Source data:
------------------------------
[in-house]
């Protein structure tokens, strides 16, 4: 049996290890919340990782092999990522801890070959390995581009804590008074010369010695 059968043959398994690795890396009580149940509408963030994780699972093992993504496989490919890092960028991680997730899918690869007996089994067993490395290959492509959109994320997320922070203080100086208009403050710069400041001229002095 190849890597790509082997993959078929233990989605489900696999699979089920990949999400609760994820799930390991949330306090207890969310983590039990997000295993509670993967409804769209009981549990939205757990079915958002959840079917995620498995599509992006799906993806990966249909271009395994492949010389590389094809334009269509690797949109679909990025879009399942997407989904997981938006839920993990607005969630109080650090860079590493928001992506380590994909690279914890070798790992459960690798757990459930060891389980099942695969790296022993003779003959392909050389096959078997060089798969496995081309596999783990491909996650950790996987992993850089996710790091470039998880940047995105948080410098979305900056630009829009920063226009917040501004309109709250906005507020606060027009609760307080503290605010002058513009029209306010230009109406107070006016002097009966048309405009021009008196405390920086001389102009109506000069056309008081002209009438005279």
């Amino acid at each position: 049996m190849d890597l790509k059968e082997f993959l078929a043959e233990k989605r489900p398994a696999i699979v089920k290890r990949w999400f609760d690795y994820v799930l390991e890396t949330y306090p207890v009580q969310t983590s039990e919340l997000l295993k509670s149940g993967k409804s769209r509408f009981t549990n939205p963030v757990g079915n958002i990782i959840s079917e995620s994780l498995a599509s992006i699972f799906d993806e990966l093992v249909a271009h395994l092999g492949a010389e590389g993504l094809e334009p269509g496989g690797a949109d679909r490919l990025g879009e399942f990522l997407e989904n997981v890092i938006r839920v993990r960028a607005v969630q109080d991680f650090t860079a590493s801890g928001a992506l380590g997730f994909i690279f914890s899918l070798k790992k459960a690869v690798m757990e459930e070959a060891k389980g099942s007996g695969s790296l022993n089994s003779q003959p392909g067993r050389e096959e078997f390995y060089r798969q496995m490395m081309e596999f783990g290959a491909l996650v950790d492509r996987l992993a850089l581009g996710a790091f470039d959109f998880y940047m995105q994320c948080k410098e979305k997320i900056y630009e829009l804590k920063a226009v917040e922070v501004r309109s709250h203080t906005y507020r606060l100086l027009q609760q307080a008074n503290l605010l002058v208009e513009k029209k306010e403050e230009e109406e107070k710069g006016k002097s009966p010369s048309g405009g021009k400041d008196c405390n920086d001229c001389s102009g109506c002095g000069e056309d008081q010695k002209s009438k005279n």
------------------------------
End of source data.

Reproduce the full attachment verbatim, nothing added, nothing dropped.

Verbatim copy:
[in-house]
């Protein structure tokens, strides 16, 4: 049996290890919340990782092999990522801890070959390995581009804590008074010369010695 059968043959398994690795890396009580149940509408963030994780699972093992993504496989490919890092960028991680997730899918690869007996089994067993490395290959492509959109994320997320922070203080100086208009403050710069400041001229002095 190849890597790509082997993959078929233990989605489900696999699979089920990949999400609760994820799930390991949330306090207890969310983590039990997000295993509670993967409804769209009981549990939205757990079915958002959840079917995620498995599509992006799906993806990966249909271009395994492949010389590389094809334009269509690797949109679909990025879009399942997407989904997981938006839920993990607005969630109080650090860079590493928001992506380590994909690279914890070798790992459960690798757990459930060891389980099942695969790296022993003779003959392909050389096959078997060089798969496995081309596999783990491909996650950790996987992993850089996710790091470039998880940047995105948080410098979305900056630009829009920063226009917040501004309109709250906005507020606060027009609760307080503290605010002058513009029209306010230009109406107070006016002097009966048309405009021009008196405390920086001389102009109506000069056309008081002209009438005279």
């Amino acid at each position: 049996m190849d890597l790509k059968e082997f993959l078929a043959e233990k989605r489900p398994a696999i699979v089920k290890r990949w999400f609760d690795y994820v799930l390991e890396t949330y306090p207890v009580q969310t983590s039990e919340l997000l295993k509670s149940g993967k409804s769209r509408f009981t549990n939205p963030v757990g079915n958002i990782i959840s079917e995620s994780l498995a599509s992006i699972f799906d993806e990966l093992v249909a271009h395994l092999g492949a010389e590389g993504l094809e334009p269509g496989g690797a949109d679909r490919l990025g879009e399942f990522l997407e989904n997981v890092i938006r839920v993990r960028a607005v969630q109080d991680f650090t860079a590493s801890g928001a992506l380590g997730f994909i690279f914890s899918l070798k790992k459960a690869v690798m757990e459930e070959a060891k389980g099942s007996g695969s790296l022993n089994s003779q003959p392909g067993r050389e096959e078997f390995y060089r798969q496995m490395m081309e596999f783990g290959a491909l996650v950790d492509r996987l992993a850089l581009g996710a790091f470039d959109f998880y940047m995105q994320c948080k410098e979305k997320i900056y630009e829009l804590k920063a226009v917040e922070v501004r309109s709250h203080t906005y507020r606060l100086l027009q609760q307080a008074n503290l605010l002058v208009e513009k029209k306010e403050e230009e109406e107070k710069g006016k002097s009966p010369s048309g405009g021009k400041d008196c405390n920086d001229c001389s102009g109506c002095g000069e056309d008081q010695k002209s009438k005279n």